It’s a marshmallow day in the winter…

Well, we survived The Blizzard of ’09.

Guests, especially those who visit in high summer and contemplate a quiet retreat here come winter, often ask how much snow we get. From a gardening standpoint, we’re Zone 7a, which means we our low temperature could be 0 degrees. Yet Southampton, with a coast on both sides (Atlantic on the south, Long Island Sound to the north), generally enjoys a relatively snow-free winter. Usually winter brings us a couple of storms that dump a 5″ powder-sugar pancake that melts within days. The more trecherous possibility is that, halfway through the snowmelt, the weather turns suddenly colder and freezes the remaining slush into ice, which can remain for weeks of clear, cold weather. But a white Christmas? It’s happened exactly once in the 17 years that Chris and I have been in the Hamptons.

So a snowstorm was forecast for last Saturday, pushing up the coast and tracking northeast. The news stations, always quick to try to make a weather event into Big News, started hyping it a few days in advance. Eastern Long Island could receive as much as a foot of snow, they warned, and with the winds forecast, it could become a blizzard with white out conditions.

Oh boy. We had four rooms of guests scheduled for arrival. One of the four cancelled; they were coming from Boston, and the possibility of being snowed in was a risk they couldn’t take. But everybody else arrived, and at that time they did we had a festive little dusting of snow (see the December picture to the left). But soon snow was falling steadily, and Santa’s planned visit to the Southampton Chamber of Commerce wasn’t getting a lot of traffic. As the snow continued to worsen, shops and even restaurants began to close. Still, the fire was cozy and crackling in our living room, and we made sure our guests had dinner reservations close by.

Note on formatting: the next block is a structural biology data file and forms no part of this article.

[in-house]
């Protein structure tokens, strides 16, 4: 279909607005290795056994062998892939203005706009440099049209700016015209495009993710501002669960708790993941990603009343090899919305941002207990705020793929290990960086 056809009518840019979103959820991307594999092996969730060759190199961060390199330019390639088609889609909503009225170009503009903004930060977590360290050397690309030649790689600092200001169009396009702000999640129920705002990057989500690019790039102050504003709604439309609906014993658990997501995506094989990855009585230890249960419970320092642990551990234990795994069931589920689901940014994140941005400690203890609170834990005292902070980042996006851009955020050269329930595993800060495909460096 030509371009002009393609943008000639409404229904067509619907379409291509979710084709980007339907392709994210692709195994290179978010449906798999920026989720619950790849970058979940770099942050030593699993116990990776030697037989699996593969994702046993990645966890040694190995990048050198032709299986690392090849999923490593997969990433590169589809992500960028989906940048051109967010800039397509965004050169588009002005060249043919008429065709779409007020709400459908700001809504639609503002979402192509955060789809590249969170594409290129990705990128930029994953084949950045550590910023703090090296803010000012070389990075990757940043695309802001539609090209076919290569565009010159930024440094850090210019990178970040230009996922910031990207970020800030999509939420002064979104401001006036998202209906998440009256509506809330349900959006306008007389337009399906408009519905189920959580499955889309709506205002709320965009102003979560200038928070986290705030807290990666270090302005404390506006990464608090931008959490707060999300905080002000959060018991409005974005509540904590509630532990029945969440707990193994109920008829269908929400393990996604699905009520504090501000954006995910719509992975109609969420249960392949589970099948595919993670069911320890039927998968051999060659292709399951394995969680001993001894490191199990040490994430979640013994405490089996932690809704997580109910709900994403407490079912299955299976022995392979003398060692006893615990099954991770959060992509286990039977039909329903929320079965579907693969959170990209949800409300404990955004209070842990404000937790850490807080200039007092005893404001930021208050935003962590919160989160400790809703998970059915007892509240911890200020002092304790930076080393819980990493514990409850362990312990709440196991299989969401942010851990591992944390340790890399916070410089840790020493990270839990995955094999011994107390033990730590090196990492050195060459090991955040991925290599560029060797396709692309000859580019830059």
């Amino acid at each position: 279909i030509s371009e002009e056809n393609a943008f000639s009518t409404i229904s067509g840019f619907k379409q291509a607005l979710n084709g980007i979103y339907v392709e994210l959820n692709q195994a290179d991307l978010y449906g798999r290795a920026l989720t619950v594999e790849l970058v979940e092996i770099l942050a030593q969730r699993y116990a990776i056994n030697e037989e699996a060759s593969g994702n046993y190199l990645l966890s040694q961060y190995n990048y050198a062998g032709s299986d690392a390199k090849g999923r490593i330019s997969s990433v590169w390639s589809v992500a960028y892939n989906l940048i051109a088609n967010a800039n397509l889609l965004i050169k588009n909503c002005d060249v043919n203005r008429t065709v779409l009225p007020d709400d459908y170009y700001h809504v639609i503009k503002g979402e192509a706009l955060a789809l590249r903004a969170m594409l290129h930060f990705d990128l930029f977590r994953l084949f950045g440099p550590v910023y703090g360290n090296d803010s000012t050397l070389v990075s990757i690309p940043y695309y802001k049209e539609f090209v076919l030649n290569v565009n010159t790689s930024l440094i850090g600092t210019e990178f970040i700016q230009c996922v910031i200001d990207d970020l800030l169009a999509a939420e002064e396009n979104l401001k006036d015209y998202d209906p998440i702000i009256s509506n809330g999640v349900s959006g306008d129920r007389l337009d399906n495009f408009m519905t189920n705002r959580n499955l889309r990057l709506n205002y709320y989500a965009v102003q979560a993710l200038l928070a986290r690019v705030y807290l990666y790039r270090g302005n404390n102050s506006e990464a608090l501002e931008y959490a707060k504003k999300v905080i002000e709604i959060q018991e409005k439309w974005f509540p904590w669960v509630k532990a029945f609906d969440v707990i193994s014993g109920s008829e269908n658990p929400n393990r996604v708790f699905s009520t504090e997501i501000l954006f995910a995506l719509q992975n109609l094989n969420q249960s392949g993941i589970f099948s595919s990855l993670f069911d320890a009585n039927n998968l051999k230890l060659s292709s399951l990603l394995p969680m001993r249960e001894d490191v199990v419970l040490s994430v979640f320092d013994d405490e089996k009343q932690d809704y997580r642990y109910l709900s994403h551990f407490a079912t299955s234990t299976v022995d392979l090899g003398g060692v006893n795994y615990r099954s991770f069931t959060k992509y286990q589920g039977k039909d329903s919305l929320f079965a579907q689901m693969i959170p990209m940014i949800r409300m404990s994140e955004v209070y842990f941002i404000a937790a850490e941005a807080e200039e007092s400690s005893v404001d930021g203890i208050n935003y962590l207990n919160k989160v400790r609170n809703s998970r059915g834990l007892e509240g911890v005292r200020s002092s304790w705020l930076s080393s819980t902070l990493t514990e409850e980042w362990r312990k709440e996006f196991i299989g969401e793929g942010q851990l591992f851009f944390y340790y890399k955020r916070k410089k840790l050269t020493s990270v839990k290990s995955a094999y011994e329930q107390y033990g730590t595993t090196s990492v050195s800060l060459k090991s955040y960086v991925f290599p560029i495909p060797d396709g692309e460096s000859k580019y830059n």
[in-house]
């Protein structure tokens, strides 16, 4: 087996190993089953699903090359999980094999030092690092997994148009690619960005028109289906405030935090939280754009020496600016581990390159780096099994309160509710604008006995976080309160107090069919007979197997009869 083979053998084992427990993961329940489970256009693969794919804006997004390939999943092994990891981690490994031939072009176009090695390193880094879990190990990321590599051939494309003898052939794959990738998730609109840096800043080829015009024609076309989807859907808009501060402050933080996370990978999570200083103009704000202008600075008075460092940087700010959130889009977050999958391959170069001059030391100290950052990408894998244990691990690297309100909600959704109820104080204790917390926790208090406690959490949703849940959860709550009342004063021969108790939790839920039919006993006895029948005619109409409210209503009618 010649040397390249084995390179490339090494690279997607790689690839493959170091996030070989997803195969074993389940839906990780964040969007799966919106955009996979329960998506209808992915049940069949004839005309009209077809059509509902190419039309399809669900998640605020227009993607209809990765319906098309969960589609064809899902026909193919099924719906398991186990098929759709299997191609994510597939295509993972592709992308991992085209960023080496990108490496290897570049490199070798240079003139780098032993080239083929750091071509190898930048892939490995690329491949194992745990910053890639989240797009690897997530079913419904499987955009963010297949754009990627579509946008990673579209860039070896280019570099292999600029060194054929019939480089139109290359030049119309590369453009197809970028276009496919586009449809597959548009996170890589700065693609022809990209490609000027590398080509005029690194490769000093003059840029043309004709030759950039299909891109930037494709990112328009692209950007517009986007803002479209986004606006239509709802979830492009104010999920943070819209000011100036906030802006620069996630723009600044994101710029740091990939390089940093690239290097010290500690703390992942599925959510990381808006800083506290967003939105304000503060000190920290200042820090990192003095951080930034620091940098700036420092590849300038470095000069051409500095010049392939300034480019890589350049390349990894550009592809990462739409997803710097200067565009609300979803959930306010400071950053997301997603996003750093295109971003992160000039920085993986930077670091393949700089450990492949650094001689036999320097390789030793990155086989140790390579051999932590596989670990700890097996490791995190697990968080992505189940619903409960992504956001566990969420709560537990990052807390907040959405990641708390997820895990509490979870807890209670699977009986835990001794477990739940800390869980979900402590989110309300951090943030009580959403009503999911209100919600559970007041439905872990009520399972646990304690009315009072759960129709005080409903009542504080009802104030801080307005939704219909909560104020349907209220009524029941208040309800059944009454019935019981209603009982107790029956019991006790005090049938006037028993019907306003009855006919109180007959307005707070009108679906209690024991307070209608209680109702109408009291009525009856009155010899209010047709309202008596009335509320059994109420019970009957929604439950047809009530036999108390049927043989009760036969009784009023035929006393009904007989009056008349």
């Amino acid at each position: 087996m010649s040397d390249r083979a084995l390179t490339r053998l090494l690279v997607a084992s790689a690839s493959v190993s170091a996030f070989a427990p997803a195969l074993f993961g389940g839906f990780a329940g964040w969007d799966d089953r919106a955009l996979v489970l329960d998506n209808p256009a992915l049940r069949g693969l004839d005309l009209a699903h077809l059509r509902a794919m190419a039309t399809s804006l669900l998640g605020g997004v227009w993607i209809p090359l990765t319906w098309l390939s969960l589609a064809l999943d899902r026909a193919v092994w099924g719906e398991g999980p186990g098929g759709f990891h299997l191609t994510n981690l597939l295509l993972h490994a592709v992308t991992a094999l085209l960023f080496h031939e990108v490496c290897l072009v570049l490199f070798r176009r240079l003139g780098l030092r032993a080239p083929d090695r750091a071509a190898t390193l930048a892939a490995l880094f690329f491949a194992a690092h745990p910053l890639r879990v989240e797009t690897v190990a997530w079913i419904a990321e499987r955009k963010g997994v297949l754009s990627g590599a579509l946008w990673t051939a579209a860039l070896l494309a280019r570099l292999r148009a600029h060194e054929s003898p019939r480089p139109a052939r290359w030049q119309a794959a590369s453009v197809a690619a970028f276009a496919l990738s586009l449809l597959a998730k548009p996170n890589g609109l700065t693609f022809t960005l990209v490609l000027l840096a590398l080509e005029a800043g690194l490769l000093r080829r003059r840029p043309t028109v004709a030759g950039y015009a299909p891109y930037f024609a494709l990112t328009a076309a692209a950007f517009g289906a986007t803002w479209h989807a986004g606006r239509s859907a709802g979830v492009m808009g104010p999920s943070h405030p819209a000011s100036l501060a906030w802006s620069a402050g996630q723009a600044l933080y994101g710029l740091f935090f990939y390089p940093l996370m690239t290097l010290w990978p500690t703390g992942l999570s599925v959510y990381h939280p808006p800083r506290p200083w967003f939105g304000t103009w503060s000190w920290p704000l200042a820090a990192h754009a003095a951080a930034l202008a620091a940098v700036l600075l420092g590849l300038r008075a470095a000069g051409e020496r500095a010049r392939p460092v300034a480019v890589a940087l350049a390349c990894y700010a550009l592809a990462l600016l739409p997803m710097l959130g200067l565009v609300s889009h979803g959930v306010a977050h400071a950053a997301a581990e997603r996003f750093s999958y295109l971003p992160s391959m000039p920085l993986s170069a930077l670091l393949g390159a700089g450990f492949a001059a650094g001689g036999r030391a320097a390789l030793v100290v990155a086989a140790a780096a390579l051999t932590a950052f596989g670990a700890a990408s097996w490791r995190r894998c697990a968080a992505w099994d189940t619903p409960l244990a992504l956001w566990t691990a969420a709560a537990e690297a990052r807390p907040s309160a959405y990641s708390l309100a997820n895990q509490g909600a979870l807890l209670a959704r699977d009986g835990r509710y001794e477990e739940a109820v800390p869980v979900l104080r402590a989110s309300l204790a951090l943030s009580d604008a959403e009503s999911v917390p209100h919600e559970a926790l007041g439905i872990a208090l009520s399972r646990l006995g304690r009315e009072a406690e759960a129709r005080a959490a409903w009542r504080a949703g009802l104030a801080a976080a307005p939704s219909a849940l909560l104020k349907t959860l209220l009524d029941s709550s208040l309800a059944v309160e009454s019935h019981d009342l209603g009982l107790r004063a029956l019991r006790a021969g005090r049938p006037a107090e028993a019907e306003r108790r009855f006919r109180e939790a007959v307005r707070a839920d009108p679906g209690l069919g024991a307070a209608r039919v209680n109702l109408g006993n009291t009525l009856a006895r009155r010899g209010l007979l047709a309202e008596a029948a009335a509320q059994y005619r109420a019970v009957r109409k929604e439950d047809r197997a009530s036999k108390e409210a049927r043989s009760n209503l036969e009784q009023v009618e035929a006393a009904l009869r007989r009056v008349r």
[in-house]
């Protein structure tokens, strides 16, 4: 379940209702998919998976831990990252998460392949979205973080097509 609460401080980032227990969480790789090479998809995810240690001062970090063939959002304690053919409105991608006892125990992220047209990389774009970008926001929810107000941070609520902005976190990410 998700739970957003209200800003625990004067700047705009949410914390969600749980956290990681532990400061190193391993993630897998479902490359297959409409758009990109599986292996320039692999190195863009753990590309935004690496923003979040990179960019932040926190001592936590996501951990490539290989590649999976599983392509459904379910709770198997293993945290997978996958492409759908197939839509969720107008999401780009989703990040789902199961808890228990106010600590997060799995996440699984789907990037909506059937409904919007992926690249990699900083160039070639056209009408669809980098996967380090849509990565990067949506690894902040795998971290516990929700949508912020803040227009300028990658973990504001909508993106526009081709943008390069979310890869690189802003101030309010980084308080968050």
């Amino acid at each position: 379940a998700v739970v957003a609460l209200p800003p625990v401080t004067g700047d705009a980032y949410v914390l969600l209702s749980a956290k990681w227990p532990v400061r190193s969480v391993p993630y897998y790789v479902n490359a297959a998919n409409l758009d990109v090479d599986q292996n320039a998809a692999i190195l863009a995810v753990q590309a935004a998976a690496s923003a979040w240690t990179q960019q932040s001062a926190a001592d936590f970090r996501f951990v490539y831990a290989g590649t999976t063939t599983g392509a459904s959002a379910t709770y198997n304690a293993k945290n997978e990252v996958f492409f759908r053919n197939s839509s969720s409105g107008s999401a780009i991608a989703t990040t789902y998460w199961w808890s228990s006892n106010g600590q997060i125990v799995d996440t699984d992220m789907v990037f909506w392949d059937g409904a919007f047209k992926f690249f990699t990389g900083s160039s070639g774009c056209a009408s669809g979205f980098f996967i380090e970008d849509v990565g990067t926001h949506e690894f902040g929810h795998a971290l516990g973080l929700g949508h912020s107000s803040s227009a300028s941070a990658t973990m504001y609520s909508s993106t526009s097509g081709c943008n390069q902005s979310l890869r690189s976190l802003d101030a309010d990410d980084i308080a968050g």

Sunday morning we woke up to two feet of snow, not counting the drifts — a record for the area. (Take a look at this picture here, then scroll down the page and contrast it with the shot of the same area, labeled July 2009.) At seven AM, while snow continued to fall, we began to clear what we could. I shoveled the front stairs while Chris fired up his snowblower (the first time in three years he’d been able to use it) and cut a path to the back gate and out into the car park. Our neighbor Perry Delalio, who owns the stone and asphalt company down the street, was kind enough to bring his bulldozer round to plow the driveway enough to be able to drive the cars out. But we had the guests’ three cars, not to mention our two, to dig out, which had to be done by hand. And news stations were reporting that Southampton was considered a snow emergency — even the plows were getting stuck. We might all be snowbound here.

I went back inside to prepare breakfast, and as I did, down the stairs came Jim and Norman, two of our guests, pulling on gloves and hats and carrying snow shovels. Bless their hearts, they were not only prepared to help, they had brought snow shovels WITH them! (Jim even had snow chains in his truck!) And for the next hour or so until breakfast, and for an hour or so afterwards Chris and the guys and even some of the gals all worked to free the cars. It was such a great example of the spirit of the holidays.

Our third set of guests were a lovely young couple originally from Arizona, for whom this was not only their first winter on the East Coast, but their first snowstorm. They were scheduled to fly back the following day to Phoenix for the holidays, where I’m sure our blizzard will be a great story!

The weather has remained at freezing point the past two days, so little snow has melted, though at least now the roads have all been plowed to a greater or lesser extent. The weather report threatens more precip for Christmas Day, though chances are it will be rain, making ice sculpture out of our snow piles. But I doubt it will wash much of the snow away, so we’ll have a white Christmas after all.

So as for us, we’re going to enjoy the view from the window with a cup of hot chocolate and Christmas music playing in the background.